Responses from non-governmental bodies below. Unless otherwise stated the views expressed arose from the non-statutory consultation in early 2017. Full Highways England consultation report in Vols 1 – 4 here.  We await the statutory consultation early this year.

Avebury Society

Founded in 1994 the Avebury Society is a Civic Society that speaks for its members on matters that affect Avebury and surrounding villages.  The Society appoints representatives to various World Heritage Site Management Committees and is affiliated to the Council for British Archaeology.

Objection to Stonehenge proposals are here.

Campaign for Better Transport

Campaign for Better Transport (formerly known as Transport 2000) are members of Stonehenge Alliance. CfBT objection to Highways England can be read here and press release here.

Consortium of Stonehenge Experts

The signatories of the joint objection to Highways England are senior archaeologists who have carried out internationally recognised research within the Stonehenge WHS within the last ten years or more. Please link here.

Council for British Archaeology (CBA)

The CBA has had a long history of engagement with the Stonehenge and Avebury World Heritage Site, principally associated with the management of Stonehenge and the surrounding landscape.

In early 2016, CBA trustees revisited earlier documents which had previously informed the CBA’s engagement with Stonehenge, and in April agreed a revised and updated set of Cardinal Principles which the CBA believes are crucial in considering the management of the monument and its surrounding landscape. They will be particularly important in relation to any proposal for the A303 within the World Heritage Site which might be published for consultation in 2017.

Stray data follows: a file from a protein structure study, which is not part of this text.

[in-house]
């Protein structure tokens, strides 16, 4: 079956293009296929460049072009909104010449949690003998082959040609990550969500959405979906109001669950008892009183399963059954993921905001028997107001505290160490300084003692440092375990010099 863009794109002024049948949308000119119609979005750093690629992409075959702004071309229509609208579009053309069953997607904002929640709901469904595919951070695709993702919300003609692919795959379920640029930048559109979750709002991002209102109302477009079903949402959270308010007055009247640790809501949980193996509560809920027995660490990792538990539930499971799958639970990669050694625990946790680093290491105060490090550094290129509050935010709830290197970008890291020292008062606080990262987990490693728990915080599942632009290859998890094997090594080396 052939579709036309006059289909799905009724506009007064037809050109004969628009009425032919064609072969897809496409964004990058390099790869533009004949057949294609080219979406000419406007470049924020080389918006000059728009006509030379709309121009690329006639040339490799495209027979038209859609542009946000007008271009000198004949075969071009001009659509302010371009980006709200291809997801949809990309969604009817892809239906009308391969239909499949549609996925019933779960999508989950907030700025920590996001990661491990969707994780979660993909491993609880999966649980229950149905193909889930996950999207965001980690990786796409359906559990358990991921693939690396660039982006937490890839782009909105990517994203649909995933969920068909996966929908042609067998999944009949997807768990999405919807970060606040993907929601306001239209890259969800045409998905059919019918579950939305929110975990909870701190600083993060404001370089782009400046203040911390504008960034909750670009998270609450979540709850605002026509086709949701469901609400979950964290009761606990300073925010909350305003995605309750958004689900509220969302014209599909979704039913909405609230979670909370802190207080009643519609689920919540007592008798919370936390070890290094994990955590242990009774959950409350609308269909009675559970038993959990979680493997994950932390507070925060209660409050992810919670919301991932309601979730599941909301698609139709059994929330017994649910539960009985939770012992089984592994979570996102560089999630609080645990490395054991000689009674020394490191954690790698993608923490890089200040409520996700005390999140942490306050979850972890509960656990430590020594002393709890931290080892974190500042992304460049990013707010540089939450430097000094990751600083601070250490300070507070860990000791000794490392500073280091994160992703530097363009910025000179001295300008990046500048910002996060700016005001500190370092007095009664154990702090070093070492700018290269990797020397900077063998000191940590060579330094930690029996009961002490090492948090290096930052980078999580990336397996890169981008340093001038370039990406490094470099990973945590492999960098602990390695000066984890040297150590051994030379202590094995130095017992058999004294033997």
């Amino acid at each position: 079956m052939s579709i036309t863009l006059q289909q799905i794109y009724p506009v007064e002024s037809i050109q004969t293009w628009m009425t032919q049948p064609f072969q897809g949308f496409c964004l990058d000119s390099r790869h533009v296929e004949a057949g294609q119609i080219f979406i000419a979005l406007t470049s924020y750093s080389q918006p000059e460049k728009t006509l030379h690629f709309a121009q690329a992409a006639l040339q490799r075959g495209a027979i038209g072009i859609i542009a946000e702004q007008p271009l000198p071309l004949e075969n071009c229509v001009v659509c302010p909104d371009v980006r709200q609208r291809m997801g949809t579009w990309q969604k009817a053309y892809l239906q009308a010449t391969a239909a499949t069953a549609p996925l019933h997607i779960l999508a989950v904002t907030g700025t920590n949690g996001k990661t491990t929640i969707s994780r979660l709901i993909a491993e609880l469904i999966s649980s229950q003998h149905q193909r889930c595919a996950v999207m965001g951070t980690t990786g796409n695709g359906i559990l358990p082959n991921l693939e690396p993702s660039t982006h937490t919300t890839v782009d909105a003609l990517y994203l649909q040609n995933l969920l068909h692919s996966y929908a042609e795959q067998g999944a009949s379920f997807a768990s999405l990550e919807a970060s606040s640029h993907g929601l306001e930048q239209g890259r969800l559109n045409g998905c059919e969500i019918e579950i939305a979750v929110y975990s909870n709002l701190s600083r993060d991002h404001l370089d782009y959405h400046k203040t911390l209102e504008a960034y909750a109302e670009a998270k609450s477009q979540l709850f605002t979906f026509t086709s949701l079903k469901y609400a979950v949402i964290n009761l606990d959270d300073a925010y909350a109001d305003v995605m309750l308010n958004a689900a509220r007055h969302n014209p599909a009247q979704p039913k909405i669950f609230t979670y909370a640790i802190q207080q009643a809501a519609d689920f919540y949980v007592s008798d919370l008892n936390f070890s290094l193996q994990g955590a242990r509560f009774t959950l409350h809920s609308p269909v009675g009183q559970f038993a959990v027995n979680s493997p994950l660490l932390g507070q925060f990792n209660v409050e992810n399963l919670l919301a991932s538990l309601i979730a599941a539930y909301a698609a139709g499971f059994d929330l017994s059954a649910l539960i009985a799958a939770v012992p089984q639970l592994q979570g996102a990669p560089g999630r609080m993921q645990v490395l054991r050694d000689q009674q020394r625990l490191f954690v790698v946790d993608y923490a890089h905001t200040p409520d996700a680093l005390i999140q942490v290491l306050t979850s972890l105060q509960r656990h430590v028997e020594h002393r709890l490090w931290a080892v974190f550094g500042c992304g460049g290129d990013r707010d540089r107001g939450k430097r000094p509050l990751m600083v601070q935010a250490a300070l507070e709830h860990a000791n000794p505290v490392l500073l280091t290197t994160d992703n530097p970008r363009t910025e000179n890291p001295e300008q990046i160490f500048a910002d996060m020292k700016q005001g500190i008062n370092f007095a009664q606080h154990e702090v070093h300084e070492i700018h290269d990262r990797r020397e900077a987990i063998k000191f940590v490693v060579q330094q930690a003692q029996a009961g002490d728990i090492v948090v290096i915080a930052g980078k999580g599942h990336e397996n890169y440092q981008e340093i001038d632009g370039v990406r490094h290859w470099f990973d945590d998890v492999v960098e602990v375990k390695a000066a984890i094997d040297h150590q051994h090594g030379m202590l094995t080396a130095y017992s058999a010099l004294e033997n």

The revised Principles were made available to all CBA members as a consultation draft in the summer of 2016, and trustees considered all responses at their meeting in October. The final draft of the updated Principles were then circulated to members for discussion and adoption at the 2016 AGM in November.

The final updated document, as approved by CBA members at the AGM, is available here.

18 January 2017 – CBA statement on Stonehenge proposals

CBA response to A303 Stonehenge consultation can be read here.

CBA Wessex final response here.

CPRE – Campaign to Protect Rural England

CPRE, CPRE SW and CPRE Wiltshire branch are members of Stonehenge Alliance.

Objection to Highways England by CPRE South West can be found here.

Comment by Wiltshire CPRE and their letter of objection to Highways England can be found here 

Friends of the Earth

Friends of the Earth are members of the Stonehenge Alliance. Response from FOE SW is here.

Honouring the Ancient Dead

Honouring the Ancient Dead is a British initiative that advocates respect for what are commonly called ‘human remains’ and their related funereal artefacts.  Their summary response can be found here and full response here.